Matsunaga, M., Masuda, T. (増田貴彦), Ishii, K. (石井敬子), Ohtsubo, Y. (大坪庸介), Noguchi, Y., Ochi, M. (越智美早), & Yamasue, H. (2018). 
Culture and cannabinoid receptor gene polymorphism interact to influence the perception of happiness. 
文化とカンナビノイド受容体遺伝子多型が相互作用し幸せの知覚に影響する
PLoS ONE, 13, e0209552. 
doi: 10.1371/journal.pone.0209552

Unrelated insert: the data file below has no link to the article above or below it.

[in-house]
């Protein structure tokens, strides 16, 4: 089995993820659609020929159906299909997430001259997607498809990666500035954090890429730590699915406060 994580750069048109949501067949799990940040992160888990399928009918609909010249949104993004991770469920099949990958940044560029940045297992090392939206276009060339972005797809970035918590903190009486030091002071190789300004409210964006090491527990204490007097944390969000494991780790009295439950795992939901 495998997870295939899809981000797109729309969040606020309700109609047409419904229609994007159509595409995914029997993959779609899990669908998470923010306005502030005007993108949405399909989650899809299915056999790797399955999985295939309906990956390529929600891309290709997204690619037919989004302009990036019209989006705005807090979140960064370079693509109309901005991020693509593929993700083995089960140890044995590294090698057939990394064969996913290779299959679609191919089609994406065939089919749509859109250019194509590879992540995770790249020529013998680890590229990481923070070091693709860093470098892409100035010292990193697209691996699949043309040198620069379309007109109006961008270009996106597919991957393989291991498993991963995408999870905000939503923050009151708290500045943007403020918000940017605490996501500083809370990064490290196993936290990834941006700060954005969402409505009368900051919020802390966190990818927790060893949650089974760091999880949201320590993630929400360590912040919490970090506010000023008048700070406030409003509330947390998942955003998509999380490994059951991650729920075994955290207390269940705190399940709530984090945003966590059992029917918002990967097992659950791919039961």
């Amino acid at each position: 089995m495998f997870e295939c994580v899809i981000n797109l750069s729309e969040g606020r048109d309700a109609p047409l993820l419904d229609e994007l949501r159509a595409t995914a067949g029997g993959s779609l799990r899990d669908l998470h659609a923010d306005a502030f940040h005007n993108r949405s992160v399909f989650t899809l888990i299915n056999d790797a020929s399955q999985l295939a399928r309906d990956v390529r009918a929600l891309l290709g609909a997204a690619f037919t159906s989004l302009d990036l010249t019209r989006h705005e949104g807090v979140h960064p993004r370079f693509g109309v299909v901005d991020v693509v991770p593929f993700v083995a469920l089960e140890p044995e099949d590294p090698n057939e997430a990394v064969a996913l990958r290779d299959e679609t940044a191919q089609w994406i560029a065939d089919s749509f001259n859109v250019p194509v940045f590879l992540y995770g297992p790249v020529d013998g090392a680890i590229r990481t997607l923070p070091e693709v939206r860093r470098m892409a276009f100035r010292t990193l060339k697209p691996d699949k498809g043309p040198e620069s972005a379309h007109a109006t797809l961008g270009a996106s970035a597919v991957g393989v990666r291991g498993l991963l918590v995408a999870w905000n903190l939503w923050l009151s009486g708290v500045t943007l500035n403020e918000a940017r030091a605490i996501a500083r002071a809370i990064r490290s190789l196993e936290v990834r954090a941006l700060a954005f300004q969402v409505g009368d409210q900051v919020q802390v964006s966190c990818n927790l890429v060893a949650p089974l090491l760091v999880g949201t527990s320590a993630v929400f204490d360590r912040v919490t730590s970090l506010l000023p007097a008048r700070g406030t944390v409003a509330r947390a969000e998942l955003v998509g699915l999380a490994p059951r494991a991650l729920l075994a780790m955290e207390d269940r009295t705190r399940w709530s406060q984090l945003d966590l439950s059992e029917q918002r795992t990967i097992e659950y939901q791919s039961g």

Previous studies have shown that a cytosine (C) to thymine (T) single nucleotide polymorphism (SNP) of the human cannabinoid receptor 1 (CNR1) gene is associated with positive emotional processing. C allele carriers are more sensitive to positive emotional stimuli including happiness. The effects of several gene polymorphisms related to sensitivity to emotional stimuli, such as that in the serotonin transporter gene-linked polymorphic region (5HTTLPR), on emotional processing have been reported to differ among cultures–e.g., between those that are independent and interdependent. Thus, we postulated that the effects of the CNR1 genotype on happiness might differ among different cultures because the concept of happiness varies by culture. We recruited healthy male and female young adults in Japan, where favorable external circumstances determine the concept of happiness, and Canada, where the concept of happiness centers on positive inner feelings, and compared the effects of the CNR1 genotype on both subjective happiness levels (self-evaluation as being a happy person) and situation-specific happiness (happy feelings accompanying various positive events) by using a questionnaire. We found that the effect of CNR1 on subjective happiness was different between the Japanese and Canadian groups. The subjective happiness level was the highest in Japanese individuals with the CC genotype, whereas in Canadian participants, it was the highest in individuals with the TT genotype. Furthermore, the effects of CNR1 genotype on situation-specific happiness were also different between the groups. Happiness accompanied with being surrounded by happy people was the highest among Japanese individuals with the CC genotype, whereas among Canadian individuals, it was the highest in TT genotype carriers. These findings suggest that culture and CNR1 polymorphism interact to influence the perception of happiness.